A book celebrating the Court's Centennial was published by the Legal Archives Society of Alberta in 2014. This book was made possible through the generous support of the Government of Alberta and many hours of work by historical consultant David Mittelstadt. Centennial Book Order Form [pdf]
The following is an overview of publication by Justice J. Watson:
In some less fortunate places, history is a moving target. One commentator suggested that in the former Soviet Union, it could be dangerous attempting to predict the past. There is, however, a substantial past "of record" when it comes to the people, principles and progress involved in the first century of effort by the Court of Appeal of Alberta. The difficulty with telling that story - ventured in the centennial book written about it - was in selection, not reliability.
Spread over 10 Chapters, representing 10 eras of leadership, a reader will perhaps be surprised to see the remarkable consistency of the Court in asserting and protecting what Sir William Blackstone called the "outworks" of freedom, democracy and equal justice under the rule of law. The Court attempted to erect what James Madison called the "parchment barriers" to protect those things. At the same time, the Court was a Court of the people. It dealt with property disputes, tort claims, wills and estates, land law, employment law, criminal justice, and laws of family. In retrospect, some might say that the Court did not always get the balance right.
The Court's obligation to decide extended to all law of private and public dimensions. It had a duty to make contracts, finance and property ownership durable and credible. It was required to provide realistic and predictable interpretation of the criminal law and to fit the objectives and tools of that law to an increasingly complex and yet open society. It was to ensure that all men, women and children of all circumstances and cultures were entitled to their equal share of the law's protection. So the book speaks of this also. It is for each reader to decide how well the Court did.
In all topics, the baton of "duty first" was passed from hand to hand. The early judges, and every generation that followed, stood for the opinion that an agency of the executive cannot act without legal authority, and that when it exercises that authority, it must do so reasonably. They said that where there is a legal wrong, there must be a legal remedy and that the courts must provide it. Often against the day's popular majority of thought, they held the political branches to the limits of their jurisdiction. And they knew that the Court must act openly, impartially, fearing no power, and giving every person a right of audience, a fair hearing and a secure place in the halls of justice.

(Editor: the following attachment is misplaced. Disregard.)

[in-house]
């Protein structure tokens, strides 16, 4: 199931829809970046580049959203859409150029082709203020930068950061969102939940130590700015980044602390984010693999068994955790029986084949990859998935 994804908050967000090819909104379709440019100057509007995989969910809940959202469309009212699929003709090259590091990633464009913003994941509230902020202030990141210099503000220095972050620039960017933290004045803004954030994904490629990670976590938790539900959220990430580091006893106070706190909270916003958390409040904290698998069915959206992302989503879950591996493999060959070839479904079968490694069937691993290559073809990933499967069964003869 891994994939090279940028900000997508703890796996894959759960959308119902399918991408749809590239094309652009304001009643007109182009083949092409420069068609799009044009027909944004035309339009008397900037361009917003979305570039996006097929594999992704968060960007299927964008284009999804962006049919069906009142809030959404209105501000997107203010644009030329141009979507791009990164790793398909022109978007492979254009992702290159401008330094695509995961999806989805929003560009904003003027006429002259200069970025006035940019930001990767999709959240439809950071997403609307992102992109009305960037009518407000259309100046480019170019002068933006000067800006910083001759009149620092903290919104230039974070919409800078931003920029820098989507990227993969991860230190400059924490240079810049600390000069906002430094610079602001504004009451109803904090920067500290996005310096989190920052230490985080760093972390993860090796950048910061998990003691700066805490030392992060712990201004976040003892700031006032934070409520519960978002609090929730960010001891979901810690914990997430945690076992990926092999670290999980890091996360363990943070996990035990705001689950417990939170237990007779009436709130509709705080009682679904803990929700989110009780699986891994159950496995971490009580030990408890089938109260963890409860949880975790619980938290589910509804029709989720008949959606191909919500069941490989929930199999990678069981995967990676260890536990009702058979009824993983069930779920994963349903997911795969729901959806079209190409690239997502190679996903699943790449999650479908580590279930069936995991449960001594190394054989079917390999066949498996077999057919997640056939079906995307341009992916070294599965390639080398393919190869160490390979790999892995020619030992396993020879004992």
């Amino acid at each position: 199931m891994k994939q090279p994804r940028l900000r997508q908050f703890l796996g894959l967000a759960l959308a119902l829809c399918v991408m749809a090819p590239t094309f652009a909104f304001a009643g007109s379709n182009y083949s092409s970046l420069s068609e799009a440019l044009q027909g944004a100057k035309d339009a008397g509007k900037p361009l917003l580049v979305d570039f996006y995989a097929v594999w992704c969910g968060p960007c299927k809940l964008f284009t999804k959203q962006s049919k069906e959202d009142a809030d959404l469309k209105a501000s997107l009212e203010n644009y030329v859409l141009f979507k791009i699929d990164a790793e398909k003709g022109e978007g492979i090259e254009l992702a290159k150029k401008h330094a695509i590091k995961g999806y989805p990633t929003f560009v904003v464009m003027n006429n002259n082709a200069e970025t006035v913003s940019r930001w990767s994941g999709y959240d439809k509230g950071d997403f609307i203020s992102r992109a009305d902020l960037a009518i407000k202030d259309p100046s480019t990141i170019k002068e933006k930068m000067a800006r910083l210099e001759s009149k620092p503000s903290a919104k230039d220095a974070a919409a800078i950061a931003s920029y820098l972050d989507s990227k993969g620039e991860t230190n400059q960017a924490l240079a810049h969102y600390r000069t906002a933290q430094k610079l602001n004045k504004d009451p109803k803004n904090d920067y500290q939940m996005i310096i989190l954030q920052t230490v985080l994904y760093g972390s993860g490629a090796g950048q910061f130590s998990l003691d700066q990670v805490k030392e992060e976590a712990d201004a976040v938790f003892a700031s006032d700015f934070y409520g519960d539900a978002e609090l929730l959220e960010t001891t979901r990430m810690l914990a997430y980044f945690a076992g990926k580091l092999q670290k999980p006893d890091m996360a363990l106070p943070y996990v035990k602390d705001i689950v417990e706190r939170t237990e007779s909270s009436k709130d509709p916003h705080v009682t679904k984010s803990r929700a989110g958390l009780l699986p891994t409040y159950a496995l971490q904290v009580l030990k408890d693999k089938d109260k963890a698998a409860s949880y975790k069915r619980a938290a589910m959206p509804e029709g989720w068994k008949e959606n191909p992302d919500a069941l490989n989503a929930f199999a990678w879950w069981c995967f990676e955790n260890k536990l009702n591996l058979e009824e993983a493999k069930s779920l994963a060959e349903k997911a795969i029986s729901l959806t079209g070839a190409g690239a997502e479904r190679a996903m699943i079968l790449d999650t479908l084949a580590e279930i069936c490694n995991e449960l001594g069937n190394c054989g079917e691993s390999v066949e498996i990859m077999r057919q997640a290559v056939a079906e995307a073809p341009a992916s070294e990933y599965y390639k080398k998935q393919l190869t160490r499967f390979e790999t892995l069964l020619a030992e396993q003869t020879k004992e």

The biographies of the earliest judges were quite similar. But, like Alberta itself, the court evolved. The biographies began to vary greatly as did the philosophies and representativeness of the judges. Yet the Court's commitment to duty endured. Indeed, the commitment expanded over time as the book shows. The Court's cognizance of interests and rights and of the heterogeneity of Alberta culture grew with the province. Indeed, the Court's sensitivity to social needs and to the perils and harms of inequality evolved, arguably ahead of wider common understanding in some respects. At the same time, the Court sought to maintain the judicial capacity to uphold the honour system of law that both validates and preserves a fundamentally just and free society.
Viewed with the benefit of hindsight, the Court was not always right. But this is a real Alberta story - a compilation of many narratives - about real people, who were imbued with and devoted to principles, and who, anonymously and unknown to most of their contemporaries and their descendants, contributed to progress in Alberta society.